We are all familar with the work of Todd McShay. McShay, along with Mel Kiper Jr., have been watching the college kids and analyzing the NFL draft for many years now for ESPN. We know that the NFL draft is coming near when Kiper and McShay are getting on the ESPN airwaves.
Todd McShay has released his latest mock draft recently (Insider subscription required), his third for the off-season so far. In this edition, McShay has chosen a popular choice for the New York Jets. You know him by now, it’s Marcus Mariota. Here are McShay’s thoughts:
If this scenario plays out, it provides the Jets’ new regime a great opportunity to draft their guy at quarterback. As I wrote in the Bucs’ section, I see Mariota as being a notch below Winston, but I do believe he has the potential to become a good starter in this league, so long as the team that takes him has a plan to develop him. Jets offensive coordinator Chan Gailey is a good fit for Mariota in that regard, given his history with spread-formation offenses. He can incorporate some up-tempo and zone-read elements for Mariota early while also developing his ability to win from the pocket, which is what Mariota will need to succeed long term. If the Jets don’t take Mariota here, their other options include receiver Amari Cooper, cornerback Trae Waynes and pass-rusher Shane Ray.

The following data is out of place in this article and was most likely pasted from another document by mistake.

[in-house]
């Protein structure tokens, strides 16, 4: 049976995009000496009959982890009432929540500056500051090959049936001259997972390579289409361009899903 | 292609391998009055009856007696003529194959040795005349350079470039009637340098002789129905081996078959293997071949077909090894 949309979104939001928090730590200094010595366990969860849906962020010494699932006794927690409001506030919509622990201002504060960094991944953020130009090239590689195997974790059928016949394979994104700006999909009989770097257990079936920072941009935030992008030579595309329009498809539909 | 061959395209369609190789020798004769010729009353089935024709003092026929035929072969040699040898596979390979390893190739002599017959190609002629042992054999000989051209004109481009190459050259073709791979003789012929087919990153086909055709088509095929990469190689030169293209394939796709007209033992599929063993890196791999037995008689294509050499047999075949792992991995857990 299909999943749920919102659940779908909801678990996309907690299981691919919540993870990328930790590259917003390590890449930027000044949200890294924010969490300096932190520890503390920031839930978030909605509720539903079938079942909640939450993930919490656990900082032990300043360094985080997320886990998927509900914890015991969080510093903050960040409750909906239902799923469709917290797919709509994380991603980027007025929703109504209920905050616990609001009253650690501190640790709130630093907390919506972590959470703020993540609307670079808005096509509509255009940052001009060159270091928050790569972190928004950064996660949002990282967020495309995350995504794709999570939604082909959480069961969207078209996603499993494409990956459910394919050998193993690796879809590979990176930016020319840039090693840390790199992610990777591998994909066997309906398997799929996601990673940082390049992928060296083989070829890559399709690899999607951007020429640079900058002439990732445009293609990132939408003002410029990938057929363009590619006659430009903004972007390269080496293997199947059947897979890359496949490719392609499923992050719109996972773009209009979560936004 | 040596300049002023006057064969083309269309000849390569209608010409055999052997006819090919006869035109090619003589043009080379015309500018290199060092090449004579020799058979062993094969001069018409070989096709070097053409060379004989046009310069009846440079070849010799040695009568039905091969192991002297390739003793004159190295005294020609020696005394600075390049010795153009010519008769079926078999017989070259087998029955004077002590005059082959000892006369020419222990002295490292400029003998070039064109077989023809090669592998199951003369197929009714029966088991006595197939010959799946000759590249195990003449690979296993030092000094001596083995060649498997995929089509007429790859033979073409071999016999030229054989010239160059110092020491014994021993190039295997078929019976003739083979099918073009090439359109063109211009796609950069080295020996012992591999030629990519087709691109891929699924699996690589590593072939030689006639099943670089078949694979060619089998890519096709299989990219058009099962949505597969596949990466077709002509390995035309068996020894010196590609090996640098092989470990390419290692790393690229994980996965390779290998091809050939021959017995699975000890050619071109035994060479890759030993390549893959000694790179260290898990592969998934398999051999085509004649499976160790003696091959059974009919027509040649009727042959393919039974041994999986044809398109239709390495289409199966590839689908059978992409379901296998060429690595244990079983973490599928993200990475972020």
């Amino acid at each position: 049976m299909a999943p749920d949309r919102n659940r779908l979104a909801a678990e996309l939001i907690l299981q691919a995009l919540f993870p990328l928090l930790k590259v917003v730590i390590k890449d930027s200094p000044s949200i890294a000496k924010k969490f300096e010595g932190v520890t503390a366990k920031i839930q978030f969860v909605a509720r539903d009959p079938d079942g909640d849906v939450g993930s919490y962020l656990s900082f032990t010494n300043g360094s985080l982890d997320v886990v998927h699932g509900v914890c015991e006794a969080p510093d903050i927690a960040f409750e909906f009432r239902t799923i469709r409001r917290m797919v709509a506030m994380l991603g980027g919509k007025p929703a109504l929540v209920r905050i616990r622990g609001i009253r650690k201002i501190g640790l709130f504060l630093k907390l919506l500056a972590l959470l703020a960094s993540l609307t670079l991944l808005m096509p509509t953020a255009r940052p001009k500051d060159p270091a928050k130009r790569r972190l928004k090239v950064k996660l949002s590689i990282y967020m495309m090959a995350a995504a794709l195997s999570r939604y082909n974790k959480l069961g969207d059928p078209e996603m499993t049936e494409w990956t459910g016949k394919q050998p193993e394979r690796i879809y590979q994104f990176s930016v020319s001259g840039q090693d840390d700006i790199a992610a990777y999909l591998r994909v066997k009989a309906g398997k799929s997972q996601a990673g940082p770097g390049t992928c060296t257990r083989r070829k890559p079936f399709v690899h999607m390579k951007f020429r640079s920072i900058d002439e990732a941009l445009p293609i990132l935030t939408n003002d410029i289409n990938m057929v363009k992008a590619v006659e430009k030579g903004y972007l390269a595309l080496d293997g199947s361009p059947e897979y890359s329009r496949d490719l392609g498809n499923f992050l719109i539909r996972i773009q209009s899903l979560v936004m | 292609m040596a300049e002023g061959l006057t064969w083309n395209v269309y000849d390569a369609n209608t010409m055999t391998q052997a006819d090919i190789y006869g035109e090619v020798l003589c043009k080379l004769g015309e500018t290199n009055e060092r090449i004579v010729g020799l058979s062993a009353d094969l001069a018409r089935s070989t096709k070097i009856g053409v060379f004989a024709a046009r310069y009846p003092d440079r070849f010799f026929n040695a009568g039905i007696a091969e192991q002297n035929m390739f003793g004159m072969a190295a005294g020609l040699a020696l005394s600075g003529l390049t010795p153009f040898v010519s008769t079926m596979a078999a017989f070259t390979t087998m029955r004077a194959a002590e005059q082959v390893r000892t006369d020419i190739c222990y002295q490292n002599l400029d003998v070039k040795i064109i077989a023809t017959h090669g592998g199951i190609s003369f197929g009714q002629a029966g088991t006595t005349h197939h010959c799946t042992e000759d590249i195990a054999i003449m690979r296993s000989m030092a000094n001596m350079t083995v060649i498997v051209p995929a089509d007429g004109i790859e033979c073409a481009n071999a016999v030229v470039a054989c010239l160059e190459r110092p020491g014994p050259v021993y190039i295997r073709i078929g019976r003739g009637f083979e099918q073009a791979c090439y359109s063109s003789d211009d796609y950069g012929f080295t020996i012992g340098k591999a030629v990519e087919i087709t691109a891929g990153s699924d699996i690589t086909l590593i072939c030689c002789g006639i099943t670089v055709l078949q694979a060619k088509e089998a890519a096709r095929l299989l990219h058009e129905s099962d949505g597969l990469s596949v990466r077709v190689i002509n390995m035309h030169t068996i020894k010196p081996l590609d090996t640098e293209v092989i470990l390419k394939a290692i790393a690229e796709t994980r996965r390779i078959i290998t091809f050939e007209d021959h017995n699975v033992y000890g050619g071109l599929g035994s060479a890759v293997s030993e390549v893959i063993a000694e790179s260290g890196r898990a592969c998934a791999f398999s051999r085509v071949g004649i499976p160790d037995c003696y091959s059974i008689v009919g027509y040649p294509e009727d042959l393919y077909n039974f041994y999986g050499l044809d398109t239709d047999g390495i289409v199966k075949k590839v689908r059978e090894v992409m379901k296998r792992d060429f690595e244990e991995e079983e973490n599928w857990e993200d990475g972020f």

I understand McShay’s thinking. In his scenario, two of the top pass rushers are off the board in the first five picks, as are Kevin White and Jameis Winston. Quarterback is certainly a position of need for the New York Jets, and Chan Gailey can work his offensive to showcase Mariota. McShay’s pick is not without some logic.
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Here’s the thing, and why I continue to shout at the rain AGAINST choosing Marcus Mariota. Typically, quarterbacks coming out of college are not ready to start immediately. With some exceptions, notably Andrew Luck of late, college quarterbacks need time to sit and learn. Marcus Mariota is not good enough to be one of those exceptions. He is going to need time to learn.
If you take a quarterback at number six that needs time, unless he is a can’t miss prospect, you are using a pick that would be better suited for an immediate impact player, such as Vic Beasley, Amari Cooper, or an offensive lineman.
Todd McShay’s logic is reasonable, I just believe the sixth pick would be better spent elsewhere.
What do you think?